For about four years now, I’ve been looking for a meat CSA in my area. I’ve also looked into (but have never committed to) buying whole and half cows, purchasing pastured pigs and goats, heritage chickens and turkeys, all of which require a fairly large financial commitment and can result in a substantial amount of meat to store. What I really wanted was a subscription service where I could pay monthly, quarterly or bi-annually and be assured a certain quantity of meat without having to commit to any one type or cut.
Finally, after much research and years of buying from a variety of local and regional farms either at the farmers market or at Harry’s, I decided to bite the bullet and test the waters with a local meat CSA. Riverview Farms is a farm in northwest Georgia, about 50 miles north of where I live. They offer both produce and meat subscriptions, but right now I’m only taking advantage of the meat (our garden is still producing, so we’re going to utilize that as long as we can). They are a certified organic farm and they specialize in Berkshire pork and grass-fed beef. And they have a drop-off point that’s about four miles from my house.
We received our first box last week. We pay $68 a month for 10 lbs. of meat. This month we got a chuck roast (about 2.5 lbs.), two pounds of ground beef, two pounds of breakfast sausage, four bone-in pork chops (totaling a little over 2 pounds) and a pound of chorizo. I love that we don’t know what we’re getting ahead of time, because it forces me to be creative with my dinner menus. You can also place orders for certain items to be added to your box if you know there’s something you want.
Tonight, I was struggling to think of something to make for dinner. I knew I wanted to use some of the chorizo, and I’d pulled some spinach from our garden earlier in the day. I also had some quinoa in the pantry. I was drawing a blank, though, when it came to putting all of those things together into a cohesive meal – it was like a Chopped chef’s worst nightmare (although, on Chopped they probably would have thrown in peanut-butter or some kind of terrible fruit candy just to screw with me). I decided to google those three ingredients, on a whim, and was delighted to find a recipe that fit the bill perfectly. It even utilized those eggs I’d gathered.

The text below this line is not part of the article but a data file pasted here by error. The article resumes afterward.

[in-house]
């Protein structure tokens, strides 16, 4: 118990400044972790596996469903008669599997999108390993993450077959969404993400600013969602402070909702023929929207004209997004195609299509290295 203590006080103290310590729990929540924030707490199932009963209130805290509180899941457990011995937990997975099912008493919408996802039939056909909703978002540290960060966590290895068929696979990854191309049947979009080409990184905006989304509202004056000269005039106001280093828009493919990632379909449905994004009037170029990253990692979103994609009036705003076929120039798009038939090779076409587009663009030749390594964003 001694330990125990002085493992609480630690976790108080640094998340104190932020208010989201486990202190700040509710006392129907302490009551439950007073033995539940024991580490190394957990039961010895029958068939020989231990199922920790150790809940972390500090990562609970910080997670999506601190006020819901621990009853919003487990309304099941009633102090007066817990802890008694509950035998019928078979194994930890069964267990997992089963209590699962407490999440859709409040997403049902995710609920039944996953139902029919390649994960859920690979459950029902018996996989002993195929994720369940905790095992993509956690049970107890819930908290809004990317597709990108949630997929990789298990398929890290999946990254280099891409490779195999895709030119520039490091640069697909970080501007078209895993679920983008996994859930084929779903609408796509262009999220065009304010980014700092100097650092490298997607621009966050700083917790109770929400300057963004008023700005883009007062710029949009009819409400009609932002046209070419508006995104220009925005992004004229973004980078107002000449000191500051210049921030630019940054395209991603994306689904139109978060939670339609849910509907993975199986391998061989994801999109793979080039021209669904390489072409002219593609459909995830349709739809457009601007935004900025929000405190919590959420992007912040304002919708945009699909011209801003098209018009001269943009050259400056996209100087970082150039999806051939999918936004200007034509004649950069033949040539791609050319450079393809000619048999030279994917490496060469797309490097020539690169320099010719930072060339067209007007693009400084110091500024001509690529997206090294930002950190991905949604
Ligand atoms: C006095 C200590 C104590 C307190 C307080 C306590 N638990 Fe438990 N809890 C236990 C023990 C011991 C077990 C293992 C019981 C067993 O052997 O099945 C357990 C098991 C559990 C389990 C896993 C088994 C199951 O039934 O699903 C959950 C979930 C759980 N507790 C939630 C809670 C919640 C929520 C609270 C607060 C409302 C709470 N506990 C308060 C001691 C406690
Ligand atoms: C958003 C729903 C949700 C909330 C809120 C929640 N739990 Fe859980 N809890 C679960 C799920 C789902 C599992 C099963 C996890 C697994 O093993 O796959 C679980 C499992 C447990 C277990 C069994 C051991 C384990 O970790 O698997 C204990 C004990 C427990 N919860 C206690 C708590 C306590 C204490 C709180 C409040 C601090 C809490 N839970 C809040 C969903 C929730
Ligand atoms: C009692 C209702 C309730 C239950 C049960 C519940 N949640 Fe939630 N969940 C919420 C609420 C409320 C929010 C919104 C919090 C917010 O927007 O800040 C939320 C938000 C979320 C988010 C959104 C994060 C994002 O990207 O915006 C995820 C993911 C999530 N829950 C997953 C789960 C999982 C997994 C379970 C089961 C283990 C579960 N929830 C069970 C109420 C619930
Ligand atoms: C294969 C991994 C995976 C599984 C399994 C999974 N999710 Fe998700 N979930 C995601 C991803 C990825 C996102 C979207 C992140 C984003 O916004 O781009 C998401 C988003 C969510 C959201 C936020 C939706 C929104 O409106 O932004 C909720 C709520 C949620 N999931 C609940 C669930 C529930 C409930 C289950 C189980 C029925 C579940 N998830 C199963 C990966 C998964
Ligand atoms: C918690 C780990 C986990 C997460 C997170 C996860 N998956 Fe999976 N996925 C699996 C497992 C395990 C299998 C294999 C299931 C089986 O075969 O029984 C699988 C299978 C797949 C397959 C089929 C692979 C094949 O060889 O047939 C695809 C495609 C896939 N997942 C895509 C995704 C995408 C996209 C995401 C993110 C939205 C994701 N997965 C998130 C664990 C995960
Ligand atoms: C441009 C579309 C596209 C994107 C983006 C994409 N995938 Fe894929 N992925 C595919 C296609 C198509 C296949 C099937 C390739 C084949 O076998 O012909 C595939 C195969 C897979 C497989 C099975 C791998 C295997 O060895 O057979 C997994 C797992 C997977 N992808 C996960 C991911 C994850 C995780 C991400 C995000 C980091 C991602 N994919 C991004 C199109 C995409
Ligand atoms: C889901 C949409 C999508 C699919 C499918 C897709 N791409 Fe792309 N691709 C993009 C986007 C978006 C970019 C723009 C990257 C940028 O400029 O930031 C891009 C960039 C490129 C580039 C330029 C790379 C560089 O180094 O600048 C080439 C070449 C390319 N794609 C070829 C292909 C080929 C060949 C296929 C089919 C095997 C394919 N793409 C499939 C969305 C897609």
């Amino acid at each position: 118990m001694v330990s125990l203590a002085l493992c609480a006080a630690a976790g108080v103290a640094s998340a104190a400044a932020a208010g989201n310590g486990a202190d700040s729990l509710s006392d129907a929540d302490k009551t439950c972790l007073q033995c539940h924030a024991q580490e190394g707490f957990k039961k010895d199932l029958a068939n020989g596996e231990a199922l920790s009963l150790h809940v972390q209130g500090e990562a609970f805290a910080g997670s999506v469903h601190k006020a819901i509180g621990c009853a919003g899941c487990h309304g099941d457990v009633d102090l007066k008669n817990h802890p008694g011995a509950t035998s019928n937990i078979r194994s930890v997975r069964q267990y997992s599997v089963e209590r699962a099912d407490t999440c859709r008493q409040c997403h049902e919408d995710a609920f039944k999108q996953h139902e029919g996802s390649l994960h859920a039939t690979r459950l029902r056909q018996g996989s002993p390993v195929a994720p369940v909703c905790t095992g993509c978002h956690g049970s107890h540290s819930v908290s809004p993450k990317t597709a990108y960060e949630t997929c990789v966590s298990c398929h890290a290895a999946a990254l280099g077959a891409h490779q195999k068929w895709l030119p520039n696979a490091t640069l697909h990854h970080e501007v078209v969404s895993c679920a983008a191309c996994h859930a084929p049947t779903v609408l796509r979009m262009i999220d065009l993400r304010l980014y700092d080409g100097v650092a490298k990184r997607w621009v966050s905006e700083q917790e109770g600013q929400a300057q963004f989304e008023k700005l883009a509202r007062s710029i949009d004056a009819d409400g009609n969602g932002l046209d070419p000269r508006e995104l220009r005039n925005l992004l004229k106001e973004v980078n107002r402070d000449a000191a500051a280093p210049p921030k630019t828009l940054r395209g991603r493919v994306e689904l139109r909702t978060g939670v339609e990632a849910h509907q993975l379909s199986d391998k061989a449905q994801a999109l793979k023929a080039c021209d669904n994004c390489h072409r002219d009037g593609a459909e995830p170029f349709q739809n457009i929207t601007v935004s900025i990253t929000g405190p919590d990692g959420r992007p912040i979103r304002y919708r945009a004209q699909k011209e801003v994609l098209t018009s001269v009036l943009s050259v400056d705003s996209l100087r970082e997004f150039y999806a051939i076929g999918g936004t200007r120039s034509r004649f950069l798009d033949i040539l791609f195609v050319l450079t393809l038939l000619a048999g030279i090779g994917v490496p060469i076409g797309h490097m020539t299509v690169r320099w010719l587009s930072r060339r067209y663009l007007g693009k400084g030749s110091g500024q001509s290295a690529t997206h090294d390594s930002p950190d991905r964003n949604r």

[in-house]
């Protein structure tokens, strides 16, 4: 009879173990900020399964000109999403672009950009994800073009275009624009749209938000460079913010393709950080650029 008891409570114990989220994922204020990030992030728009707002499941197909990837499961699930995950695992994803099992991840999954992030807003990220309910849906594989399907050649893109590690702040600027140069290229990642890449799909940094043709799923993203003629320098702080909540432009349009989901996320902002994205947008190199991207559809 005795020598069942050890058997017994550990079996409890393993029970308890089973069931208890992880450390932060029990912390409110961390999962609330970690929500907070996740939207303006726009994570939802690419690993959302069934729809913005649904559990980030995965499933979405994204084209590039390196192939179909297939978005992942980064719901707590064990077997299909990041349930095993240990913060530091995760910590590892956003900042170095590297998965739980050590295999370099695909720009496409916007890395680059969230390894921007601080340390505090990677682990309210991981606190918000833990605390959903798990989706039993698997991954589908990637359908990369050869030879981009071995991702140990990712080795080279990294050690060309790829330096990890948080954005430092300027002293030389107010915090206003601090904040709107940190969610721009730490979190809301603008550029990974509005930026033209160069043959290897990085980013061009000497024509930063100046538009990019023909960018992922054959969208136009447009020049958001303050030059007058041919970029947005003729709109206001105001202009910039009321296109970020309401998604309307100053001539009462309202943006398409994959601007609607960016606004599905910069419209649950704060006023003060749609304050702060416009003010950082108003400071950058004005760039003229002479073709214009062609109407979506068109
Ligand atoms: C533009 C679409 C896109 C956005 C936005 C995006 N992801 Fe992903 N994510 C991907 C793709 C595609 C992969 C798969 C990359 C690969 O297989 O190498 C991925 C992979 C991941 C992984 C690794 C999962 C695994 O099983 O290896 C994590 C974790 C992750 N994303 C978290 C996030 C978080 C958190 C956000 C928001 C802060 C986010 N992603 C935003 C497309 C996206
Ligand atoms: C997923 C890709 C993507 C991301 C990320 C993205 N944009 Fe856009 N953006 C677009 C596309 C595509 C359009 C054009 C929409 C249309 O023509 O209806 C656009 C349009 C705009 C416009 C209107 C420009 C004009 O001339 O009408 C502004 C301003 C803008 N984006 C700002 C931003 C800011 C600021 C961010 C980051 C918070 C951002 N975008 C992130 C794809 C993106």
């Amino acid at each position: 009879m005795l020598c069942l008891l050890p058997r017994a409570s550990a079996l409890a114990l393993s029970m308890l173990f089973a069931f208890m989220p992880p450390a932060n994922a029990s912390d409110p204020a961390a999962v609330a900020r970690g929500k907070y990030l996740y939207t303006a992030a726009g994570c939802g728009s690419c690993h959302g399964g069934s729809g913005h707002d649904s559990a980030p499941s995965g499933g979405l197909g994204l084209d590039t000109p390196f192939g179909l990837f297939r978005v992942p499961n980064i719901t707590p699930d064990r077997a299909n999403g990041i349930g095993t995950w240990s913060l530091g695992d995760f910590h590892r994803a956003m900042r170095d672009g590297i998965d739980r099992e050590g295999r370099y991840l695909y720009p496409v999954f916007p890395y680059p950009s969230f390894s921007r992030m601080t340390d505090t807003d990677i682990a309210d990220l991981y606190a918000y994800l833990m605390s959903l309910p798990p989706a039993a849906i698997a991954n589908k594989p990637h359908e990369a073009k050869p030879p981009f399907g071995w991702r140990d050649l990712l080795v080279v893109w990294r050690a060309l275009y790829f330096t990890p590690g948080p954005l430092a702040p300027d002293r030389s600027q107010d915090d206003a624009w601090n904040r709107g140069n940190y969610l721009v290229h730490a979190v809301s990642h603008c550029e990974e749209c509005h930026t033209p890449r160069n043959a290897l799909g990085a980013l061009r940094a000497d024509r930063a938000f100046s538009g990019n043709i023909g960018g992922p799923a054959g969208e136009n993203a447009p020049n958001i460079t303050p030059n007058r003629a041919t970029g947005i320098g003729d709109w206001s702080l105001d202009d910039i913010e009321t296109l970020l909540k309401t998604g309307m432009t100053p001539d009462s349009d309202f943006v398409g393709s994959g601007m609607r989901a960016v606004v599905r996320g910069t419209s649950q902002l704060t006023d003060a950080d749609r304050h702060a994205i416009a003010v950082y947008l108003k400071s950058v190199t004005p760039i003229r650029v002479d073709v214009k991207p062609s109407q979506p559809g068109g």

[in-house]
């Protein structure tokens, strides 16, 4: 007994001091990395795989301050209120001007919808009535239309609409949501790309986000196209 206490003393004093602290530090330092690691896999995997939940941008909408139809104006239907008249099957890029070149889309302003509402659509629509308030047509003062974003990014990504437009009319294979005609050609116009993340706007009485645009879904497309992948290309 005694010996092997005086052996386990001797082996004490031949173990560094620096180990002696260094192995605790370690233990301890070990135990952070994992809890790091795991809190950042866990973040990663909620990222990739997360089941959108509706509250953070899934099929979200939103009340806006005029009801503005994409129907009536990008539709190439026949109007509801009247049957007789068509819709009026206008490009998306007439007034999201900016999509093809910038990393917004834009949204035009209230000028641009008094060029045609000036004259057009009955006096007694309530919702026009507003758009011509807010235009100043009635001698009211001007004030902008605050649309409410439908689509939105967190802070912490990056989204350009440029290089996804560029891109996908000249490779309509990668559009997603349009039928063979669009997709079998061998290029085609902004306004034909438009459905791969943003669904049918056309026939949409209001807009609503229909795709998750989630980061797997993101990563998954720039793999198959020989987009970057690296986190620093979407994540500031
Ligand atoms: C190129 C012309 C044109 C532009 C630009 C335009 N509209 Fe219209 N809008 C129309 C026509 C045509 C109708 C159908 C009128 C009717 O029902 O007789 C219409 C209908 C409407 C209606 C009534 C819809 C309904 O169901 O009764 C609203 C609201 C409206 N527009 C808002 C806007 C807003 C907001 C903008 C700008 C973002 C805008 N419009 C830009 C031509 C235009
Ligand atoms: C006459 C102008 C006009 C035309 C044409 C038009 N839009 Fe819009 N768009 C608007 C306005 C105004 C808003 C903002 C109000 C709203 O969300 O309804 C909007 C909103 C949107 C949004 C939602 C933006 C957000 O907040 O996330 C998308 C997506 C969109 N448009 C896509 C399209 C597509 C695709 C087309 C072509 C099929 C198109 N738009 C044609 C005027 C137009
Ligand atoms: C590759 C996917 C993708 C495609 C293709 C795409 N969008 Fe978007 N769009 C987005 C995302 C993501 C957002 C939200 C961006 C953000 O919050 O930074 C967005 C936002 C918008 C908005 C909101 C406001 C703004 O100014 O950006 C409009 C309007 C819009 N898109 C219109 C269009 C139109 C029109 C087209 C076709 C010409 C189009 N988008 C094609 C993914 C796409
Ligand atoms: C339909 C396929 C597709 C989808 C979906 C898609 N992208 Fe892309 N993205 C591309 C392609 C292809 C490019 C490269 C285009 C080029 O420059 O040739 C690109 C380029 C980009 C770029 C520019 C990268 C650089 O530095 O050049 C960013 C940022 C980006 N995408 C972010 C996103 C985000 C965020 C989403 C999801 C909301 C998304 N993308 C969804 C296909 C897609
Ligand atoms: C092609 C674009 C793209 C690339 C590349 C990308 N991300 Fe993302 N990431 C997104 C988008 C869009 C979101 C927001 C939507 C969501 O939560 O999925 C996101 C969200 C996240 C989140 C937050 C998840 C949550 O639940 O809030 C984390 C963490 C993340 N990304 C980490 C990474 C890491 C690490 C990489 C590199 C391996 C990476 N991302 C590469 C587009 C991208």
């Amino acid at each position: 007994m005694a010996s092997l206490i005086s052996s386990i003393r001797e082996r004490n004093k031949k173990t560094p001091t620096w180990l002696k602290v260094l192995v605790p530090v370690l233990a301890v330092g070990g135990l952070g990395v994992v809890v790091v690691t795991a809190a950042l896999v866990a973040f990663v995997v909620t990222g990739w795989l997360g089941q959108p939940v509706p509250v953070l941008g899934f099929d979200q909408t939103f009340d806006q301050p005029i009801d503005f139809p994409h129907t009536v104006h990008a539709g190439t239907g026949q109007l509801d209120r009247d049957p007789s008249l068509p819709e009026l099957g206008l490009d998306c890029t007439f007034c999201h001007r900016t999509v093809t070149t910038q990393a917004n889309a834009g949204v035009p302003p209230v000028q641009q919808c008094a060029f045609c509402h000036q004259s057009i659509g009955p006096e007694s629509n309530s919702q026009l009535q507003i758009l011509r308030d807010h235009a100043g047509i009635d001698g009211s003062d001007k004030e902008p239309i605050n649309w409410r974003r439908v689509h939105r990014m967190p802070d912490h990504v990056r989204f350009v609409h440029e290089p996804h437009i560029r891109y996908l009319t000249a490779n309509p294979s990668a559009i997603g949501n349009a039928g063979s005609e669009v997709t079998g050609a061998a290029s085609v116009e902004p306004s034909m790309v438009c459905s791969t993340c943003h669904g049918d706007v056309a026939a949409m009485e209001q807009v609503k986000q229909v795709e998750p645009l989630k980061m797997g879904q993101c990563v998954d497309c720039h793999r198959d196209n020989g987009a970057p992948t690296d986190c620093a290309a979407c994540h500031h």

I changed things up slightly by using fresh chorizo rather than dried (since that’s what I had), and I baked everything in the same pan I used to saute the chorizo, onion and spinach which resulted in a nice crisp brown crust on the bottom and edges.
Baked Quinoa with Chorizo, Spinach and Cheese
adapted from A Foodie’s Footnotes: Baked Quinoa with Spinach, Cheese and Chorizo
prep time: 20 minutes
bake time: 25 minutes
yields: 4-6 servings
- 1 cup quinoa, rinsed
- 1/2 pound fresh chorizo
- 1 medium onion, diced
- 3 cups fresh spinach, chopped
- 2 large eggs
- 4 oz. shredded sharp cheddar cheese (about 1 cup)
- 2 1/2 teaspoons chopped fresh sage
- Preheat the oven to 400F
- Cook quinoa according to package instructions
- Remove chorizo from casing and saute in a large heavy skillet or saute pan until browned. Break up the sausage as it cooks.
- Using a slotted spoon, remove chorizo from the pan and set aside.
- Add chopped onion to the fat rendered from cooking the chorizo and saute until browned and translucent.
- Add chopped spinach and stir around until wilted.
- Add the sausage back to the pan and remove from the heat.
- Drain the quinoa and place it back to the pan you cooked it in.
- Scramble the eggs and add them to the cooked quinoa along with 3/4 of the cheese and 2 teaspoons of the sage. Stir to combine.
- Add the quinoa mixture to the sausage mixture and mix to evenly distribute the ingredients. Spread it evenly in the pan.
- Sprinkle the remaining cheese and sage over the top
- Bake at 400F for 25 minutes, or until top is browned
Y’all, it was delicious. I went back for seconds and my husband went back for thirds and fourths. The kids were kind of indifferent, since the chorizo was spicier than what they’re used to, but I don’t think that will keep me from making this again. I might try it with a milder sausage next time, but I’ll definitely be revisiting this recipe. And I hope you’ll try it, too. You could even do this as a vegetarian meal, eliminating the chorizo and spicing things up with some chipotles or chile de arbol.
If you try it, let me know. I’ll be knocking on your door right around dinnertime.